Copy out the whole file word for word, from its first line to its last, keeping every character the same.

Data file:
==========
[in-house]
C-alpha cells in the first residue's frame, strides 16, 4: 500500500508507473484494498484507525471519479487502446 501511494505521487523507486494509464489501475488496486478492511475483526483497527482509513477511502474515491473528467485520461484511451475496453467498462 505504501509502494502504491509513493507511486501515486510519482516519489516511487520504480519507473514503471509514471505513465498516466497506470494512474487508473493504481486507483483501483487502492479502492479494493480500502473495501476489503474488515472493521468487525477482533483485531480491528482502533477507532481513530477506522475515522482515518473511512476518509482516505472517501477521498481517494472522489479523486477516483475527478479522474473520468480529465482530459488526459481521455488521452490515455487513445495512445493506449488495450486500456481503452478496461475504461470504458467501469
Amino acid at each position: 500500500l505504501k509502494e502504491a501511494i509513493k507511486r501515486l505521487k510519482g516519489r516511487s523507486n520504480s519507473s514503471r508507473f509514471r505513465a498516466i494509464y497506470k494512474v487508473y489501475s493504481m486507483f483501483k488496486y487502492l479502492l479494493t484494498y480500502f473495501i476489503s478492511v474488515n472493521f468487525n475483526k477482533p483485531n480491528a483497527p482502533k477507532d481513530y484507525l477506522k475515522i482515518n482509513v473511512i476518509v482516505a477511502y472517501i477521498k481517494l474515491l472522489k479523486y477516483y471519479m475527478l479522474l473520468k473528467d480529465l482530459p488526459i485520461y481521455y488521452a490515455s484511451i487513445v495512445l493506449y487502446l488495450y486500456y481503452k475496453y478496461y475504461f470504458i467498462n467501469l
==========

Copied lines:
[in-house]
C-alpha cells in the first residue's frame, strides 16, 4: 500500500508507473484494498484507525471519479487502446 501511494505521487523507486494509464489501475488496486478492511475483526483497527482509513477511502474515491473528467485520461484511451475496453467498462 505504501509502494502504491509513493507511486501515486510519482516519489516511487520504480519507473514503471509514471505513465498516466497506470494512474487508473493504481486507483483501483487502492479502492479494493480500502473495501476489503474488515472493521468487525477482533483485531480491528482502533477507532481513530477506522475515522482515518473511512476518509482516505472517501477521498481517494472522489479523486477516483475527478479522474473520468480529465482530459488526459481521455488521452490515455487513445495512445493506449488495450486500456481503452478496461475504461470504458467501469
Amino acid at each position: 500500500l505504501k509502494e502504491a501511494i509513493k507511486r501515486l505521487k510519482g516519489r516511487s523507486n520504480s519507473s514503471r508507473f509514471r505513465a498516466i494509464y497506470k494512474v487508473y489501475s493504481m486507483f483501483k488496486y487502492l479502492l479494493t484494498y480500502f473495501i476489503s478492511v474488515n472493521f468487525n475483526k477482533p483485531n480491528a483497527p482502533k477507532d481513530y484507525l477506522k475515522i482515518n482509513v473511512i476518509v482516505a477511502y472517501i477521498k481517494l474515491l472522489k479523486y477516483y471519479m475527478l479522474l473520468k473528467d480529465l482530459p488526459i485520461y481521455y488521452a490515455s484511451i487513445v495512445l493506449y487502446l488495450y486500456y481503452k475496453y478496461y475504461f470504458i467498462n467501469l